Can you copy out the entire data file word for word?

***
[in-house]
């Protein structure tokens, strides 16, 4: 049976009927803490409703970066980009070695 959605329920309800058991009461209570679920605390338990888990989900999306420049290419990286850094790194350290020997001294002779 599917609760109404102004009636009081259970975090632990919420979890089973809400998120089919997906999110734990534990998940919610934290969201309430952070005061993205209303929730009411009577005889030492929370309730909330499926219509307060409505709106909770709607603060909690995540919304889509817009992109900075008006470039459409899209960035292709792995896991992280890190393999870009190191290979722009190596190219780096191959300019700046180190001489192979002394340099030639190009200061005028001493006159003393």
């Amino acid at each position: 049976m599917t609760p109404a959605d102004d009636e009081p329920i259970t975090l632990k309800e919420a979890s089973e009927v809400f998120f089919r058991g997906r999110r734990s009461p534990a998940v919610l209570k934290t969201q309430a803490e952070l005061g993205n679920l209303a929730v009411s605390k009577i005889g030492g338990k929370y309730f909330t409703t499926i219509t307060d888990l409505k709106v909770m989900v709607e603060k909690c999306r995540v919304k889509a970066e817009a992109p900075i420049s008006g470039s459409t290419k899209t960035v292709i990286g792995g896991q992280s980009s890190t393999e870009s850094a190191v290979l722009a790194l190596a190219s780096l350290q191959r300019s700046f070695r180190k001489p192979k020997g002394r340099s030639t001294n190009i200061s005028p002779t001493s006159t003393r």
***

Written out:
[in-house]
């Protein structure tokens, strides 16, 4: 049976009927803490409703970066980009070695 959605329920309800058991009461209570679920605390338990888990989900999306420049290419990286850094790194350290020997001294002779 599917609760109404102004009636009081259970975090632990919420979890089973809400998120089919997906999110734990534990998940919610934290969201309430952070005061993205209303929730009411009577005889030492929370309730909330499926219509307060409505709106909770709607603060909690995540919304889509817009992109900075008006470039459409899209960035292709792995896991992280890190393999870009190191290979722009190596190219780096191959300019700046180190001489192979002394340099030639190009200061005028001493006159003393």
């Amino acid at each position: 049976m599917t609760p109404a959605d102004d009636e009081p329920i259970t975090l632990k309800e919420a979890s089973e009927v809400f998120f089919r058991g997906r999110r734990s009461p534990a998940v919610l209570k934290t969201q309430a803490e952070l005061g993205n679920l209303a929730v009411s605390k009577i005889g030492g338990k929370y309730f909330t409703t499926i219509t307060d888990l409505k709106v909770m989900v709607e603060k909690c999306r995540v919304k889509a970066e817009a992109p900075i420049s008006g470039s459409t290419k899209t960035v292709i990286g792995g896991q992280s980009s890190t393999e870009s850094a190191v290979l722009a790194l190596a190219s780096l350290q191959r300019s700046f070695r180190k001489p192979k020997g002394r340099s030639t001294n190009i200061s005028p002779t001493s006159t003393r």